As a prepper, you probably already know that some weeds are edible. However, if you don’t know to tell the difference between the edible ones and those that are unpleasant – or even harmful – to eat, you’ve probably avoided any experiments with weed cookery.
Many people have already added edible weeds to their diet, though – and some of them believe this goes beyond just being a survival skill. Some weeds can be quite tasty, as well as nutritious. And, if you are concerned with survival, adding nutrients to your diet is a useful bonus.Now, if you are ready to venture out into your backyard or local park to see what parts of nature’s out-of-control landscaping might be edible, read on for some valuable information.
Edible Weeds Can Also Be Bad for You
I don’t want to confuse you before you even get started, but even some edible weeds should never be consumed. So, before we get into testing to see if a weed is edible, make sure to avoid weeds found in the following conditions, whether they are considered edible or not under normal conditions:
- Weeds near a road – many of the plants along a roadway have absorbed runoff and exhaust fumes from the traffic.
- Weeds growing where livestock are kept or where people walk dogs a lot – weeds can be contaminated through animal feces.
- Weeds exposed to pesticides – eating anything contaminated with pesticides can be very hazardous for a person’s health
However, if you follow those rules there are plenty of weeds around that can be very good for you, especially if you find yourself in the position of needing to survive on minimal supplies. They just need to pass the weed edibility test.
The Edibility Test for Weeds in Your Backyard
Fortunately, you can test weeds if you have any doubt about its edibility. Yet, it’s very important to test only one part of the plant at a time. For example, test only the leaves, the flower, or the stem at first.
Here are the steps you should follow to know if a weed is edible:
#1. Physically remove the plant part to be tested from the rest of the plant, rather than leave it attached, to prevent cross contamination.
#2. With your fingers or a tool, crush the part you are testing and then smell it. What you are looking for at this point is a strong or acidic odor. However, don’t stop here, because you can’t rely on odor alone.
#3. Place a portion of the plant (that has been crushed or pressed enough for sap to release) in the bend of your elbow for 15 minutes. If your skin does not react in any way, move on to the next step.
#4. This step must be done after not eating for 8 hours. Drinking water only is fine though. After checking your skin one more time to see if a rash or irritation has developed, prepare a small portion of the plant by cooking it. Some plants contain toxins which are often destroyed during the cooking process. However, if you don’t have the ability to cook it, continue the test with the raw plant.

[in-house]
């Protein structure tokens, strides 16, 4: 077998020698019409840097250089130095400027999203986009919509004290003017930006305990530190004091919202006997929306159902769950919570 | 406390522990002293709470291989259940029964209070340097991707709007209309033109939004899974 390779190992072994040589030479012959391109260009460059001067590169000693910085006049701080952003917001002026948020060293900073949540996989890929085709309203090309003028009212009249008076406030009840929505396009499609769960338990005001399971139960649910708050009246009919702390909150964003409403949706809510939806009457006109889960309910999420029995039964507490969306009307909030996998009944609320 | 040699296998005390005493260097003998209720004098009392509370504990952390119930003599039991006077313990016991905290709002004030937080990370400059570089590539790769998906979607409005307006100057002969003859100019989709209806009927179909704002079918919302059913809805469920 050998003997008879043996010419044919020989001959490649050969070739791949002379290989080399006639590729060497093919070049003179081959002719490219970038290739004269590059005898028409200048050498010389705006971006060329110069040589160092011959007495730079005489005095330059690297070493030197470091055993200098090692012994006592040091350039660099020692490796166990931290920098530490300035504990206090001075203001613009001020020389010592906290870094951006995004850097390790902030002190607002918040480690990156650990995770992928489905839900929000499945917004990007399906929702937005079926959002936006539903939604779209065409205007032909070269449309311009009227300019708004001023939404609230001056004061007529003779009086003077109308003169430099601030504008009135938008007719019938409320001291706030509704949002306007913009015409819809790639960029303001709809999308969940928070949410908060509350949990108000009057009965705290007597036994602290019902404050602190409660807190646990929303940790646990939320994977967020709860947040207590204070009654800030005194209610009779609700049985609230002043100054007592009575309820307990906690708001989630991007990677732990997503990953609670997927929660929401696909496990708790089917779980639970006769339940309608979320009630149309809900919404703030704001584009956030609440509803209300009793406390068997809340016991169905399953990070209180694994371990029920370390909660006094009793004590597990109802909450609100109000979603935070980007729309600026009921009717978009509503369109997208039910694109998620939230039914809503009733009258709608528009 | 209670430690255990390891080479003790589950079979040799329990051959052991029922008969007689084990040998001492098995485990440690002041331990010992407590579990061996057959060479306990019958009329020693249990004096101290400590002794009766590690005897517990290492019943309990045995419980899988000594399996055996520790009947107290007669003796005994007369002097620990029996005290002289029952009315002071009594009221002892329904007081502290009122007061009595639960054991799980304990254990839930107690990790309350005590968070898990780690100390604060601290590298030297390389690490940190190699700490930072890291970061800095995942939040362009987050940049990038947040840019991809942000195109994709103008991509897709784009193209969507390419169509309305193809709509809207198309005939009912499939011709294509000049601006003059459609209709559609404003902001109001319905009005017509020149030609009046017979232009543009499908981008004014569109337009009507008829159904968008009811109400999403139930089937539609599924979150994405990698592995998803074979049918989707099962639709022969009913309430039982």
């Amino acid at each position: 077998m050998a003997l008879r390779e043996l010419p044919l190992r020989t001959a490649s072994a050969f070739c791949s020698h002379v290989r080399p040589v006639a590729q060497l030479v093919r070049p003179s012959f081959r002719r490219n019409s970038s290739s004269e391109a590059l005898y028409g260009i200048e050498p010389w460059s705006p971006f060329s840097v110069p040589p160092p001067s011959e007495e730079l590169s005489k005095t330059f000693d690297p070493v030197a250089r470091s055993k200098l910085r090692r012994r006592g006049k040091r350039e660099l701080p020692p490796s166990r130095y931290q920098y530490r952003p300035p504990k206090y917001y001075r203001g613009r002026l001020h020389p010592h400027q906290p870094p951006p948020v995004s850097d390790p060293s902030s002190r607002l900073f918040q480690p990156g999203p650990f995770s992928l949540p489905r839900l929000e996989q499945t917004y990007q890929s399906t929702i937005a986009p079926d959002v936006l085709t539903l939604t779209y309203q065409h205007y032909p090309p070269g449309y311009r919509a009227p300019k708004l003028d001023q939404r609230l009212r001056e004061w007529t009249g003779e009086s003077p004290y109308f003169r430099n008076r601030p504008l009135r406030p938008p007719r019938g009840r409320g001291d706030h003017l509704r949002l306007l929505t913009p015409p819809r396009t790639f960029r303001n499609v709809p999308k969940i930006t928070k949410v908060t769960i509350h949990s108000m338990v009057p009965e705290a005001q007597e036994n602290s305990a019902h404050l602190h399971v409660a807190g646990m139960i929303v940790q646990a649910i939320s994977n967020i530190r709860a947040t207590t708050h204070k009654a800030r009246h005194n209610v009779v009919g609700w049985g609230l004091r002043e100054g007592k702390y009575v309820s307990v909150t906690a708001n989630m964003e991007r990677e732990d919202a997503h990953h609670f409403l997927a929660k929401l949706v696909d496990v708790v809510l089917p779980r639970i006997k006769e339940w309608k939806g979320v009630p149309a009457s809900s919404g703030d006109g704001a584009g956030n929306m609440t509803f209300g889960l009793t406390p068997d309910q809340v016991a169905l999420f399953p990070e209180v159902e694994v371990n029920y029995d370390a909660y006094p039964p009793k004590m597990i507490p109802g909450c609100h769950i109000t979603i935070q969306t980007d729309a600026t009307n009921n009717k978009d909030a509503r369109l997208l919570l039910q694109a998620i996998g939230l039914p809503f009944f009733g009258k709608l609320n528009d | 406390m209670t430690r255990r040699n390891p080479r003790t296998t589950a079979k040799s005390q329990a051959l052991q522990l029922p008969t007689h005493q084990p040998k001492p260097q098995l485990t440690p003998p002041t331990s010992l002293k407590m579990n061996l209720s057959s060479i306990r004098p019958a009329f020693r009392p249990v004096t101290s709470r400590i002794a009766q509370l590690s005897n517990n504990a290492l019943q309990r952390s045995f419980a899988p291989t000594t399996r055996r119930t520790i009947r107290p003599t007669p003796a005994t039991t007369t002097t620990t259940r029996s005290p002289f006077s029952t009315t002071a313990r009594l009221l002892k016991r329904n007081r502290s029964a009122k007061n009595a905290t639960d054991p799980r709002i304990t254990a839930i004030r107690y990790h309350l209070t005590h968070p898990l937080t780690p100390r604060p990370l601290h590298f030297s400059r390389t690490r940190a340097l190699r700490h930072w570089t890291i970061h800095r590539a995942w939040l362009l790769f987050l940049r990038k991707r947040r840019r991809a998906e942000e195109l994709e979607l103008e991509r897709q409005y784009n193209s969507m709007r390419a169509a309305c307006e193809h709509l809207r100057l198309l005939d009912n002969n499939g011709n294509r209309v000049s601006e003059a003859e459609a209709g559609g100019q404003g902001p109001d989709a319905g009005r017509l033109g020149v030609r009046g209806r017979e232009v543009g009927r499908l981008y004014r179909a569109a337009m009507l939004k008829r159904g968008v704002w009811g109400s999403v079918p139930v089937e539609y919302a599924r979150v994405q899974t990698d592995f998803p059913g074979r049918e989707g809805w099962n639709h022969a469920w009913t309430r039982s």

#5. Hold a small part of the plant against your lip and hold it for a minimum of 3 minutes. At this point you are watching for a reaction, such as itching, burning, or any other irritation.
#6. If you have no reaction at all after three minutes, put that sample against your tongue, without chewing (or swallowing) it, for approximately 15 minutes. You will be looking for the same reactions as above – itching, burning, or irritation of any sort.
#7. Once you are sure there isn’t a reaction when holding it on your tongue, the next step is to chew it thoroughly and hold it in your mouth for approximately 15 minutes, without swallowing.
#8. If there is still no reaction, go ahead and swallow the portion you just chewed, but no more.
#9. At this point, wait for eight hours without eating anything else. If you start to have a reaction of any kind during that time, induce vomiting and drink plenty of water.
#10. After the 8-hour period is over and you have had no reaction or ill effects, eat about ¼ cup of the plant, prepared in the same manner as above. Wait an additional eight hours. Again, if you experience a reaction, induce vomiting and drink water.
After carefully following the above steps in testing the weed, if no reaction has occurred the part of the plant that was tested can be considered edible and safe to consume as prepared in the steps you followed. If you plan on consuming additional parts of the weed, they should each be tested in the same manner.
If you plan to increase the amounts you consume, do so slowly. Keep in mind that any time you consume an unfamiliar plant in substantial portions you risk unfavorable reactions such as nausea, cramping, and diarrhea, especially when eaten on an empty stomach. So, even edible weeds should be eaten in moderation until tolerance is built up.
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